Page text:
Family physicians notably agree it is part of essential life skills for a survivor to understand and express feelings, deal with anger associated with trauma, and safeguard thought processes so as not to undermine the ability to cope day-to-day.

Awareness is essential.

Emotional wounds take time to heal, or some cases may never heal.

Emotions from a traumatic event can take years to show up and when they do, it’s a rude awakening. A realization surfaces to reexamine the memory and the pain associated with it. What can happen is a recall of more memory, adding to the original trauma. Once this happens, it deserves the processing time for the survivor to work through it, and get ready to come out at the other end stronger for it.

Trauma can cause ongoing problems with self-esteem. It affects management of simple life skills.  Overcoming trauma is easier for some than others. Some go on to inspire others who is just entering the dark stage of a life-changing journey.

The impact of trauma on the entire person and the range of therapeutic issues are what need to be addressed. Recovery happens when the person is ready to move past the pain of it.

Symptoms come back in bits and pieces, like a flashback in a movie trailer – it can subside.

Dr. Creagan believes we can help a loved one with post-traumatic stress by being willing to listen, but don’t push. Choose a time when you’re both ready to talk.

During the process of recovery from trauma, it can take months, years, even decades.  For some, PTSD never leaves.

Trauma assaults a person’s ability to manage simple life skills. Generally this is needed to help understand the world around or know the tools to allow a fulfilling life. Daily tasks, going to school or work, building relationships, or one’s personal feelings of belongingness or connectedness become visibly exhausting.

Trauma symptoms get in the way of meeting ambitions to live to one’s full potential.

Many treatments are available for PTSD to meet the unique needs of the survivor.

Everyone is different, so a treatment by someone experienced with PTSD may work for one person and may not work for another.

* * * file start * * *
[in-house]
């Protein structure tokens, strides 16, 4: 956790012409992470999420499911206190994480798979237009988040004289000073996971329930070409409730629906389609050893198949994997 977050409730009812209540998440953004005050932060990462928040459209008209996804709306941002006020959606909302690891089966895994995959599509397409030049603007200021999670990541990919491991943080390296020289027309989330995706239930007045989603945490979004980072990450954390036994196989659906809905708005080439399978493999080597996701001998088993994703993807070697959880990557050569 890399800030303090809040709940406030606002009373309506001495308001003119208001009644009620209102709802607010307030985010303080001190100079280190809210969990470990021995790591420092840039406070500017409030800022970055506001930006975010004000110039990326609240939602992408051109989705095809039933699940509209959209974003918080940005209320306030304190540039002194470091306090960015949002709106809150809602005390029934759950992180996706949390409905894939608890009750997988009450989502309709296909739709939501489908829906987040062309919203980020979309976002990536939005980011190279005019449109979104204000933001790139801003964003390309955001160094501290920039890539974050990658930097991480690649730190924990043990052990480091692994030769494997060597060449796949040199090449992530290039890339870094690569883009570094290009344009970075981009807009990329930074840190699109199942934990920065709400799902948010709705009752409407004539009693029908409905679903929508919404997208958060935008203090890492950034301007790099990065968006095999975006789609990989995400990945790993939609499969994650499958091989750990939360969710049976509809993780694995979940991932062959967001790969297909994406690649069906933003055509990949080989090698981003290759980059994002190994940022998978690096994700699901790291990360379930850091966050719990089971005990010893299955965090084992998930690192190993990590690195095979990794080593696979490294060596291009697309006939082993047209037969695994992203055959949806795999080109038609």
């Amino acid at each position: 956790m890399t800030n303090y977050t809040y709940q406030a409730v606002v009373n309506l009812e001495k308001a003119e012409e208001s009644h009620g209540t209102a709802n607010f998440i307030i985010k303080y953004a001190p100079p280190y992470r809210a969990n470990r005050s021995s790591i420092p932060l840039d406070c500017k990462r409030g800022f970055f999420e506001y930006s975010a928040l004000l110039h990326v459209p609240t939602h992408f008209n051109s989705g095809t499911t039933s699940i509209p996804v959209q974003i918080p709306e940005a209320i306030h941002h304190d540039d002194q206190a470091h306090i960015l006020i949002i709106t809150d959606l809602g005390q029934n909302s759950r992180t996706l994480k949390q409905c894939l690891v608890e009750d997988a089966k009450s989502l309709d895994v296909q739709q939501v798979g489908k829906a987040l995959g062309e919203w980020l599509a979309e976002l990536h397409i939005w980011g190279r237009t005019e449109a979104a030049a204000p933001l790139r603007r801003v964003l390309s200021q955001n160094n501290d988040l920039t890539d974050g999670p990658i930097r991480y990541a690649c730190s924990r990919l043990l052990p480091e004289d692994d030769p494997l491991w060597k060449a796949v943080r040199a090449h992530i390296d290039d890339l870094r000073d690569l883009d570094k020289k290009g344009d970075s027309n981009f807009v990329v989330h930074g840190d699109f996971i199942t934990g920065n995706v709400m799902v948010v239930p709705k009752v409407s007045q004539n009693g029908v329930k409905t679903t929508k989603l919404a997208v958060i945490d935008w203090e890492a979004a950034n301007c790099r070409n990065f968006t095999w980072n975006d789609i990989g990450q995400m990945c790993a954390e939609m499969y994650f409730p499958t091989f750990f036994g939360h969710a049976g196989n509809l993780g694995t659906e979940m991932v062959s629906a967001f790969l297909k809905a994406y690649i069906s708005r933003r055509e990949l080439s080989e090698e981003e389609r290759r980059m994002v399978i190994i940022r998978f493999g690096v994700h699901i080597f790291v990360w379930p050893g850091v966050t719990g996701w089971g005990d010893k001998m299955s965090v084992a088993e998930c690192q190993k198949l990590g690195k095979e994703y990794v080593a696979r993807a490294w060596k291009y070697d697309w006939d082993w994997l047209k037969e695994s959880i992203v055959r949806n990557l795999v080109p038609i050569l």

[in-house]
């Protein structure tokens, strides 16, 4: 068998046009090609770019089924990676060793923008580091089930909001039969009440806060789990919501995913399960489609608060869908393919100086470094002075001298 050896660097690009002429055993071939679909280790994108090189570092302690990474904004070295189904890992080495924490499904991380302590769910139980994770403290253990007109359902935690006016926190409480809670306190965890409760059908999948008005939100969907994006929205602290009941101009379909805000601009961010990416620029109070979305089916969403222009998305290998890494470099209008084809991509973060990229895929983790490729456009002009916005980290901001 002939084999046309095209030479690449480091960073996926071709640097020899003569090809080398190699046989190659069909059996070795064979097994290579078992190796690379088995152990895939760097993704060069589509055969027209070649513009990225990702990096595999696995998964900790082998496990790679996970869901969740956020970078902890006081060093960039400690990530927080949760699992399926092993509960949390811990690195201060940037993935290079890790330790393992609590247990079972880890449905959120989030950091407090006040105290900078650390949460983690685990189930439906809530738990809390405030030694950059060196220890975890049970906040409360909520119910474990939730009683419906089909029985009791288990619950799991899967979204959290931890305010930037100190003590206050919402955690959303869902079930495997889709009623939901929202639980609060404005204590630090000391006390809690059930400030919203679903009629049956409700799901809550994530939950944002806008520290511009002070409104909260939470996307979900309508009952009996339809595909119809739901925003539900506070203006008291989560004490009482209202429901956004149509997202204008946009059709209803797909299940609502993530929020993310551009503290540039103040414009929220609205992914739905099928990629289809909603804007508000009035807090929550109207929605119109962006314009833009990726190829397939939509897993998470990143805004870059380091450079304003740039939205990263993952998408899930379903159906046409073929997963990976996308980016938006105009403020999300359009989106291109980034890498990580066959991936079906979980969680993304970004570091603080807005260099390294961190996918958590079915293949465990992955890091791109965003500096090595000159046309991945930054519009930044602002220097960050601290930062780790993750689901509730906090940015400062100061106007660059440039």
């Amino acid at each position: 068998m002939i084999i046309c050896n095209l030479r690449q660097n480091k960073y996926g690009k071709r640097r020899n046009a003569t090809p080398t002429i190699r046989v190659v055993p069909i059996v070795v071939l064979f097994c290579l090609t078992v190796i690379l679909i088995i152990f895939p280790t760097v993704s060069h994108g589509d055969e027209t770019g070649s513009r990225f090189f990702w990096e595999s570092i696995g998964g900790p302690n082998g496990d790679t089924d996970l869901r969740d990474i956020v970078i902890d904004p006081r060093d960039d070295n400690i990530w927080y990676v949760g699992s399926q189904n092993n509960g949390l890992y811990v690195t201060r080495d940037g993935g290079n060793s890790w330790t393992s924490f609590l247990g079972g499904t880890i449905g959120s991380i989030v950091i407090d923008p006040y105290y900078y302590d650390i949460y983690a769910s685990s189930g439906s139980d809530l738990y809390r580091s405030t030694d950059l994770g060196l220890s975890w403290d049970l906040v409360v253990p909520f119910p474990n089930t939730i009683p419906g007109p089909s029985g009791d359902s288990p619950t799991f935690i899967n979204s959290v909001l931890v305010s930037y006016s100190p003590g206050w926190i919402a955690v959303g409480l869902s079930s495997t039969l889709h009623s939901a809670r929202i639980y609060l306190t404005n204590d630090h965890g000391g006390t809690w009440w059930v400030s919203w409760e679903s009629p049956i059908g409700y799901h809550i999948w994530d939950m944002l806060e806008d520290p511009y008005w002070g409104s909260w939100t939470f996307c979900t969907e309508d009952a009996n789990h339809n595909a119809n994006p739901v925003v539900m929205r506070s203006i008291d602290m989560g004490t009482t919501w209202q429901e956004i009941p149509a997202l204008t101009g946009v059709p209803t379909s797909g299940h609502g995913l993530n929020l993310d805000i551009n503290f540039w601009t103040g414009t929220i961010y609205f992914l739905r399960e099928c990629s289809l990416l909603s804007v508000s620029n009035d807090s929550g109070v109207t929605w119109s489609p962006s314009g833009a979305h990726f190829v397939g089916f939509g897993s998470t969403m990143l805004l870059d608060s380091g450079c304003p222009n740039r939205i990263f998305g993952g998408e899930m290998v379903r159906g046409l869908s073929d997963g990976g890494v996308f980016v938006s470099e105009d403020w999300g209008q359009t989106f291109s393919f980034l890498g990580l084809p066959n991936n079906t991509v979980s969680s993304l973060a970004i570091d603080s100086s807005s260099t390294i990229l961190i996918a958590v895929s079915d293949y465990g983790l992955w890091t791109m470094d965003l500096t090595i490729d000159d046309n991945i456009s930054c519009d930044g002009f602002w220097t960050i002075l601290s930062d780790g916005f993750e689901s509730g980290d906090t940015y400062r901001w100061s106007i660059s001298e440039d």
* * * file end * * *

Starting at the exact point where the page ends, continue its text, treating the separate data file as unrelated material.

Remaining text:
Life coaching is available to give supportive listening — without attempts to repair but help resolve some of the strong feelings such as shame, anger, or guilt.  A life coach can offer strategies to help map out a plan to get beyond PTSD and work at meeting life goals based on a new method of human functioning.

A life skills approach to trauma is about finding a new personal life balance. Breaking through another wall of understanding and self discovery during recovery of trauma, is about learning to live with a new agenda of coping skills. Taking time to find what works best during healing from the effects of trauma is worthy of investment.

Giving up is not an option,  but seeking self-love and understanding, or getting the help needed all bring added successes to an especially brave life of a survivor living with the stresses of a past trauma.

~ All rights reserved ~


About Getting Mindful!

by Catherine DeAngelis

Not listening or paying attention? Finding yourself ‘zoning out’ at work, with family, friends, or clients at meetings? Too busy thinking, planning, worrying?

Are you an artist from writer, musician to dancer or an exercise junkie to a helping professional? It doesn’t matter who you are, as long as you are devoted to being inspired either from helping others or looking after your personal growth and expression. Bringing mindfulness practices into your world offers endless possibilities.   

Bring Mindful Wellness into your Life!

Eight-weekS 90 minute classes starting up in the New Year